PerryScope – Is the melting pot cracking?


According to Wikipedia, “The melting pot is a monocultural metaphor for a heterogeneous society becoming more homogeneous, the different elements ‘melting together’ with a common culture; an alternative being a homogeneous society becoming more heterogeneous through the influx of foreign elements with different cultural backgrounds, possessing the potential to create disharmony within the previous culture. Historically, it is often used to describe the cultural integration of immigrants to the United States.  The melting-together metaphor was in use by the 1780s. The exact term ‘melting pot’ came into general usage in the United States after it was used as a metaphor describing a fusion of nationalities, cultures and ethnicities in the 1908 play of the same name.”

Wikipedia further states: “The melting pot theory of ethnic relations, which sees American identity as centered upon the acculturation or assimilation and the intermarriage of white immigrant groups, has been analyzed by the emerging academic field of whiteness studies. This discipline examines the “social construction of whiteness” and highlights the changing ways in which whiteness has been normative to American national identity from the 17th to the 20th century.”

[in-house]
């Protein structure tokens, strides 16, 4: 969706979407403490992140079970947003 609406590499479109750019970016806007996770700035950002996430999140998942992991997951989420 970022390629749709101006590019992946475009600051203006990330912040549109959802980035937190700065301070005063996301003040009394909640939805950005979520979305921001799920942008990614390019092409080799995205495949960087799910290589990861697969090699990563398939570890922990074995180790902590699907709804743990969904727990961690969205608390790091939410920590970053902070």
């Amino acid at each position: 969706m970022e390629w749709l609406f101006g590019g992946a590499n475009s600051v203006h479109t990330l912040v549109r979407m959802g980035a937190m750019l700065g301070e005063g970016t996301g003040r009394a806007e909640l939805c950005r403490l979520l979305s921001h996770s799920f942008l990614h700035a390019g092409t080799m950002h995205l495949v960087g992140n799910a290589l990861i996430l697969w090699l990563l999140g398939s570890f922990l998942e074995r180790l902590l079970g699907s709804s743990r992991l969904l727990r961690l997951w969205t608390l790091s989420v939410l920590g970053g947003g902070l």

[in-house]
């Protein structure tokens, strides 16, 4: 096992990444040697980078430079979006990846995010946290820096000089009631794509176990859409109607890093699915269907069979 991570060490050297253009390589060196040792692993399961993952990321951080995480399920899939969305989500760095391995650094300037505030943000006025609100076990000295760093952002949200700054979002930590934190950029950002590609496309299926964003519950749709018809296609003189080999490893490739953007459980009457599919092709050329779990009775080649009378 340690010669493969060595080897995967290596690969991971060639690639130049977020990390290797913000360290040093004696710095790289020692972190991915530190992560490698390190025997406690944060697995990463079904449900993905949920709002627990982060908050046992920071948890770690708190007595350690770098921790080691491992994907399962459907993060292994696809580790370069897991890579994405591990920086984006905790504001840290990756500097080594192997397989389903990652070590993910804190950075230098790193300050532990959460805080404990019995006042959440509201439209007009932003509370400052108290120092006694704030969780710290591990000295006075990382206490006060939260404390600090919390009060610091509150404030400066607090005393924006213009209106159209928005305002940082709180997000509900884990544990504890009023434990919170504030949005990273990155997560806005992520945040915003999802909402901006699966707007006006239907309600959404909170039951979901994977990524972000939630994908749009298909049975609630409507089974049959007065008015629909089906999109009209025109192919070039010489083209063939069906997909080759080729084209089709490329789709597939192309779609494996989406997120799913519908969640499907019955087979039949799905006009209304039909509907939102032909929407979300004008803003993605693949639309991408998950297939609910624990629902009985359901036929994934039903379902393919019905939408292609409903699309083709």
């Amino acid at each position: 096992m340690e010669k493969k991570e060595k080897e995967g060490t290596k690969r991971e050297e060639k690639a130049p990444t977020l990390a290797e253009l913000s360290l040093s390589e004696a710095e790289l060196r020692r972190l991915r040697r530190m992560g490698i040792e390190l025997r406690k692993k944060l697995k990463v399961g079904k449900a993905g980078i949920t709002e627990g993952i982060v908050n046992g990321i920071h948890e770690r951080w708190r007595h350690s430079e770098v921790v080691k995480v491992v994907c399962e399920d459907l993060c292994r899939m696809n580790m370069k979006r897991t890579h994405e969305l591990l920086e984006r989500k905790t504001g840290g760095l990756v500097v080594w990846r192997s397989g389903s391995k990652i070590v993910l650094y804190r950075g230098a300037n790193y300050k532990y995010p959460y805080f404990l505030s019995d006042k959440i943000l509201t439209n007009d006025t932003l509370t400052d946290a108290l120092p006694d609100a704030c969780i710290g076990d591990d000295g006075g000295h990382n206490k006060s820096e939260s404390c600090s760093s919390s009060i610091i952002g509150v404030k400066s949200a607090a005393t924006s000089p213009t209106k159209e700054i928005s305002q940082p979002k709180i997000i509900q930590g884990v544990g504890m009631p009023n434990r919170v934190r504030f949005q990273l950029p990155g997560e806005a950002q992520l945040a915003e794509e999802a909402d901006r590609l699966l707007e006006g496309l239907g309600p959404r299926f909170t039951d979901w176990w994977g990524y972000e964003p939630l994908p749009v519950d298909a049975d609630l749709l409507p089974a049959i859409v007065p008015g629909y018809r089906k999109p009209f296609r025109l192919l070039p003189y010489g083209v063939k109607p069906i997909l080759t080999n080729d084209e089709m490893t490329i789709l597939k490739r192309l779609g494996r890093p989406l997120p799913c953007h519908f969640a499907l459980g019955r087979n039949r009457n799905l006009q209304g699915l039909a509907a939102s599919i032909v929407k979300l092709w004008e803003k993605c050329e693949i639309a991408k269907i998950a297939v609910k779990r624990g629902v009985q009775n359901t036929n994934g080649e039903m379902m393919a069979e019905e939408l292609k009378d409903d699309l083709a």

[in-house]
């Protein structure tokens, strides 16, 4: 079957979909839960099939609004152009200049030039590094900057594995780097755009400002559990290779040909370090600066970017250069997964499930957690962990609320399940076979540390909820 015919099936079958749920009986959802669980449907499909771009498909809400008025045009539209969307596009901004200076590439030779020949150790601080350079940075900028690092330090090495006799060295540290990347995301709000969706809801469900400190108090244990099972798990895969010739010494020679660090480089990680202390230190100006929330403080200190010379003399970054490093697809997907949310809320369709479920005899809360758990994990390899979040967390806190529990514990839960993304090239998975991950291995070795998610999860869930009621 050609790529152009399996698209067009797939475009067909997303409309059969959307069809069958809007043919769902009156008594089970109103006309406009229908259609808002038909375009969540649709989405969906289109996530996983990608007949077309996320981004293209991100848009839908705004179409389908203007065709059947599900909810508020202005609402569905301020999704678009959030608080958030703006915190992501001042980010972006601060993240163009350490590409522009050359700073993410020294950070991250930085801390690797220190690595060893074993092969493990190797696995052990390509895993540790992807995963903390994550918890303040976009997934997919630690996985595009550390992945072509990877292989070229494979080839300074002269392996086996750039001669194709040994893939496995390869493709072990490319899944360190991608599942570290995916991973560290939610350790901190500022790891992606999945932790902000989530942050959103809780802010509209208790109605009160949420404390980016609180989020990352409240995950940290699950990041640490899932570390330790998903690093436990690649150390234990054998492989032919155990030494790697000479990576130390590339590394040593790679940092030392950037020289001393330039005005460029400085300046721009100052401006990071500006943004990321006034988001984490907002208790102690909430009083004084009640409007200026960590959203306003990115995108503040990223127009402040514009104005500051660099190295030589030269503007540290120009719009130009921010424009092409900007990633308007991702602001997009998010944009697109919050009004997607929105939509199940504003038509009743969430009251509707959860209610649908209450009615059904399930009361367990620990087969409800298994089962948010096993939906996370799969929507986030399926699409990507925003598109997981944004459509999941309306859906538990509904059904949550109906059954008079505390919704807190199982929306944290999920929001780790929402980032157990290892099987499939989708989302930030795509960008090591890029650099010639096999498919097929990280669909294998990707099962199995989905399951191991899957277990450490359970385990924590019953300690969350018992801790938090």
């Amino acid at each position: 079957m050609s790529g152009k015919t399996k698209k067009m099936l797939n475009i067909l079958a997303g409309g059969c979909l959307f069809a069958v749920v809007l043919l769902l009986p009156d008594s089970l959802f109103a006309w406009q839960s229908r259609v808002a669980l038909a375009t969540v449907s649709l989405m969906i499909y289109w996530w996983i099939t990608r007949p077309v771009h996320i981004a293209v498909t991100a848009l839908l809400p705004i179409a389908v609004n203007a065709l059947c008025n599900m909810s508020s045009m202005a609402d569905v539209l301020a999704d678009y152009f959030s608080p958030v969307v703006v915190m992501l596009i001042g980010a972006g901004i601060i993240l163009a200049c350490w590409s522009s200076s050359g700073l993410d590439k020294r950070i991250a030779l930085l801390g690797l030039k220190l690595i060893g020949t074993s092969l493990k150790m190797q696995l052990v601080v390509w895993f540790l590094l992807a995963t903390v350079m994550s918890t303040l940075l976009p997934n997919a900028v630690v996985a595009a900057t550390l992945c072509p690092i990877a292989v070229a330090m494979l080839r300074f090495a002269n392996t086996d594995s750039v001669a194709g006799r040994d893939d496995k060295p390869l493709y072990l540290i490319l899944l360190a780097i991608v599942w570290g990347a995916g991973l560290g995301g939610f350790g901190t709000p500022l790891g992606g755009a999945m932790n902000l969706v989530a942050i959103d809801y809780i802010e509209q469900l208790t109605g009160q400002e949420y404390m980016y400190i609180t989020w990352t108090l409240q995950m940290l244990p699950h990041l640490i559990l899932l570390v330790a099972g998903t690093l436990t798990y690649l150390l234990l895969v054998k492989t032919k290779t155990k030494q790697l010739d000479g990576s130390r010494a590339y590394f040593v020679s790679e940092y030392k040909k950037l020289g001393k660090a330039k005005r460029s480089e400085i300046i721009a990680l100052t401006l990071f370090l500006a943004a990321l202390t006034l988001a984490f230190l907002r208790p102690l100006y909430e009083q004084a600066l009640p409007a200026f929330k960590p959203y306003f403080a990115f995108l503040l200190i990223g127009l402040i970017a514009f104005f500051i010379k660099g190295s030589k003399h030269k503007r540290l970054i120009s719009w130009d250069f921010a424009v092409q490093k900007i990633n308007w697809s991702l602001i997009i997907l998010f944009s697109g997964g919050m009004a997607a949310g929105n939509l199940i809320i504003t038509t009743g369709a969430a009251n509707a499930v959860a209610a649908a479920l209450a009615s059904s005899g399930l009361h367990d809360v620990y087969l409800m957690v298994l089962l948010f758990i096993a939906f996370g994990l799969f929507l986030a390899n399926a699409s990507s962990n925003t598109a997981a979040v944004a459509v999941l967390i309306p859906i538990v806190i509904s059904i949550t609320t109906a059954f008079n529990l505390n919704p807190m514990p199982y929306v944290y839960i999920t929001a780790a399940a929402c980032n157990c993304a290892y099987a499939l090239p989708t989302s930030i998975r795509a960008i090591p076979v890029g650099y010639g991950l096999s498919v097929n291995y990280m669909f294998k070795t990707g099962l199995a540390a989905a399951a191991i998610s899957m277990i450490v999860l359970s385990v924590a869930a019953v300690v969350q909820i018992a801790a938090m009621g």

Then came large numbers of European immigrants to the U.S. in the late 19th and early 20th centuries that increased the diversity and also substantially increased their numbers.  Beginning in the 1890s, large numbers of Southern and Eastern Europeans such as the Italians, Jews, and Poles arrived.  They eventually merged into the cultural melting pot, adopting American lifestyles.

But when the Chinese arrived, they met intense hostility.  New laws that were legislated in the 1880s tried to exclude them.  But the hostile environment forced them into “Chinatowns” or ethnic enclaves like Little Sicily in New York City, which prevented assimilation.

At the turn of the 20th century, when the Philippine Islands became an American colony, Filipinos started arriving in Hawaii – then an American territory — to work in the plantations.  In the 1920s they started arriving in California and other western states to fill the shortage of farm workers.